Hi-Fi Audio As Fast As Possible





People who are serious about sound often swear by high-fidelity, or hi-fi, audio equipment. Here’s a look at what goes into a hi-fi setup.

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34 thoughts on “Hi-Fi Audio As Fast As Possible

  • would that mean ~dubstep or any other electronic music would sound more Hi-Fi played digitally than on vinyl. (p.s I like vinyl but until I dedicate a room to records and buy a pair of Magnepan 20.7's my P.A large enough to gig with will be better.) Also I got the Sennheiser BTNC 4.50 headphones and they're awesome. Would absolutely recommend.

  • Do you have this friend who spends thousands of dollars on computer equipement, and then spend their days sitting in the corner, cluttching their dual-ti's and ramble on about minimizing input-lag and FPS above 60? What is this "high-end computer" concept?

    Man, fuck you and your Razer headset bruh. :*

  • Hey Linus can you make a video on amplifier and problems problems related to it when it comes to make a low cost high fidelity amplifier

  • Hi fi audio is not generalized to as close to the original as possible. That is an enormous generalization. People like different types of sounds, for example, tube vs transistor amplification, open or closed back headphones, frequency response, among so many other things. Good sound is extremely subjective.

    Except for beats don't buy beats

  • No mention of DSP??? Come on mate… it’s possibly the number one thing you should have been discussing when differentiating between HiFi and consumer audio. Also RIAA preamplification standard for vinyl vs cd standard audio

  • Basically do you want one song on your CD or MP3 player that takes up all the space on the CD which gives you lossless sounds High Fidelity hi-fi there's also someone have to do with the encoding you need really good speakers really good amplifier to get that High Fidelity basically it all comes down to how much money you got and the knowledge it takes and you have to have really good ears so basically MP3 format can get you almost there but not entirely think of it as a studio system look how much money they put out for a system to record music they have a high fidelity system money money money 😎🙄🤓

  • My system currently has some interference that sometimes plays through the speakers when no music is playing.
    It's a really weird interference because it sounds like a laser gun. Every so often I'll hear a "pew, pew.. pew", and then nothing again. It's kind of annoying, but kind of fun at the same time. It's like some mini people are having a space war inside my speakers.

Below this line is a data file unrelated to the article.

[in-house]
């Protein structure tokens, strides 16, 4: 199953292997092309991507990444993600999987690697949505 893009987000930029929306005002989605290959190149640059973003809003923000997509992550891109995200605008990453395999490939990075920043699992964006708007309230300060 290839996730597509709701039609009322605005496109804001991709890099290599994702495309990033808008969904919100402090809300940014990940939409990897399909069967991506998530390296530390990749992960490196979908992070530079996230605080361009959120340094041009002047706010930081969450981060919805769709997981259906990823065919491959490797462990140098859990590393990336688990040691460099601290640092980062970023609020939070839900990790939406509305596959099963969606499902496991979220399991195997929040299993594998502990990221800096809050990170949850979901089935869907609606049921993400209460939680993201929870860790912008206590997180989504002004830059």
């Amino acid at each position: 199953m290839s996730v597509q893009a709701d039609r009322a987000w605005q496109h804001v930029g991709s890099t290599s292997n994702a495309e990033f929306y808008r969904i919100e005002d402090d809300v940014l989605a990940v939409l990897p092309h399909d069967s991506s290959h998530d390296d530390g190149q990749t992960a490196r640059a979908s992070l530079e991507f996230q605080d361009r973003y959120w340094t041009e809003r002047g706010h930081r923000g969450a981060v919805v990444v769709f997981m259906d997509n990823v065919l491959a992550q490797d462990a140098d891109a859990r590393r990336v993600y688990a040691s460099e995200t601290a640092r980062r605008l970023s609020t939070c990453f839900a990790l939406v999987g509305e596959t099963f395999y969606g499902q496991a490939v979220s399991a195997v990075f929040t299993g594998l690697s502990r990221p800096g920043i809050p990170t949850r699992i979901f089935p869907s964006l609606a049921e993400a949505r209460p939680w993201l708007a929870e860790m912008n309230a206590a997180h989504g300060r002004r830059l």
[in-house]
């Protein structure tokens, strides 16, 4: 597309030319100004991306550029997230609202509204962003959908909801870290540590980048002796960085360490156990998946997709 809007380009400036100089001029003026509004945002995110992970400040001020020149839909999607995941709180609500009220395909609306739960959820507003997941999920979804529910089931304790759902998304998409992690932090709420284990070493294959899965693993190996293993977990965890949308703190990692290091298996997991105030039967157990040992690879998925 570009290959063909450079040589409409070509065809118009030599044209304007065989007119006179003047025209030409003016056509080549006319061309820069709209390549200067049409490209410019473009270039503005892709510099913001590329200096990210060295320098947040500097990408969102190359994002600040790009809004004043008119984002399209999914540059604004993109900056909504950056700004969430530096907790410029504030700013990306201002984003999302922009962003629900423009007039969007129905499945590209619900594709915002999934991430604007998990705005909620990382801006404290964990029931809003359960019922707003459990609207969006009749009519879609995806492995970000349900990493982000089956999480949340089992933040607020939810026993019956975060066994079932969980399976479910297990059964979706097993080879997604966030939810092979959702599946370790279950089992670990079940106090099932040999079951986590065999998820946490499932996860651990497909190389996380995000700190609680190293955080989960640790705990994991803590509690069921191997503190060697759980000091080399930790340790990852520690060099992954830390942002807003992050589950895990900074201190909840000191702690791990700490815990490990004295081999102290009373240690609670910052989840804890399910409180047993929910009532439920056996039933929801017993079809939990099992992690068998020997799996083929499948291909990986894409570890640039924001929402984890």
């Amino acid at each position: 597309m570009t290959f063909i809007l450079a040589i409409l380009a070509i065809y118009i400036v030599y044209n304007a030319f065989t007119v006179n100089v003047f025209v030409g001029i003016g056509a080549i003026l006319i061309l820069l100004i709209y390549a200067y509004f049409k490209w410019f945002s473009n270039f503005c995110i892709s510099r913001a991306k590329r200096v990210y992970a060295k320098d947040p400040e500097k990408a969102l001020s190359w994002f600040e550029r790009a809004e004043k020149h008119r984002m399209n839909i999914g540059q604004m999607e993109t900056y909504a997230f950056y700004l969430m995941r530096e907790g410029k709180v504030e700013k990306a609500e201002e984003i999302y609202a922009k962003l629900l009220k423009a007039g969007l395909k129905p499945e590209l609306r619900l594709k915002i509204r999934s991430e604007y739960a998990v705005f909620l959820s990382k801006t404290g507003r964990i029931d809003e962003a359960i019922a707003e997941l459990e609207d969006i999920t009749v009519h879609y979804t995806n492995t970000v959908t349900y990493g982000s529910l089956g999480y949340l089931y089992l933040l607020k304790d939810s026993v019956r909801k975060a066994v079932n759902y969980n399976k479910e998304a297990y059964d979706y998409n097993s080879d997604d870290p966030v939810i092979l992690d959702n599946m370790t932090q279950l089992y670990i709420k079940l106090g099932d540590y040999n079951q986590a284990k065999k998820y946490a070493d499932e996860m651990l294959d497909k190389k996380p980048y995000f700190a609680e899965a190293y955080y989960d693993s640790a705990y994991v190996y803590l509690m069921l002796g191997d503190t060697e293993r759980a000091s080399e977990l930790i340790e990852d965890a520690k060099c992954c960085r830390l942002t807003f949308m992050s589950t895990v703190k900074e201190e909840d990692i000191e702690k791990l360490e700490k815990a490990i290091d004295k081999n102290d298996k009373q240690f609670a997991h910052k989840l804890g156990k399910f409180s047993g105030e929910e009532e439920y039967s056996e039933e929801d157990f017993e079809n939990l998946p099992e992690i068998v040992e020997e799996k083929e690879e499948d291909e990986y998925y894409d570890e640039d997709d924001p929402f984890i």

• I came to the conclusion about 30 years ago that most people's ears are not good enough to recognise high quality audio. I hear every change I make in any part of my system. Every part of your system is critical – stands, equipment, cables, room. Cables make a notable difference and are vital. Uncompressed FLAC is very clearly much better than compressed 320kB MP3. I worship hifi and have an immense music library. I have spent substantial amounts of money over the last 3 decades but I enjoy every moment of it. I listen to music for many hours every day. When you get to a level that you are discovering new basslines/extra drums/additional backing singers then you are doing it right. When you just have to listen to that one more track then you are doing it right. When it makes you cry you are doing it right. Music is life.

  • If you have good hearing and good ears, YES it's worth it. If your hearing and ears suck, for lack of better terms (my sister is hard of hearing) it isn't going to matter as much. My stereo stuff is from 1962-1980 and nothing after compares to any of it. (except the low end analog, then yes, new stuff can compare)

  • Some of the cables can have huge impact on the sound quality, not just slight impact. But I guess you said slight to avoid fights over cable impact on sound in the comments section.

  • Well actually according to your definition of Hi-fi then the moment you even mention tubes then it isn't hi-fi anymore, because tubes are there to alter the sound to make it sound for example warmer which some people enjoy. So hi-fi isn't just about making it sound as realistic as possible and how the signal is, because that is more the job if studio monitors. Hi-fi is also about making the signal sound good. But I guess going into this is rather nitpicky for 99% of people watching this.

  • What I gained from this is that Hi-fi is as close to the original recording as possible also known as sounding neutral. The bass tends to not be as heavy as it is on a normal pair of headphones amongst other things I don't understand but somehow make a difference.

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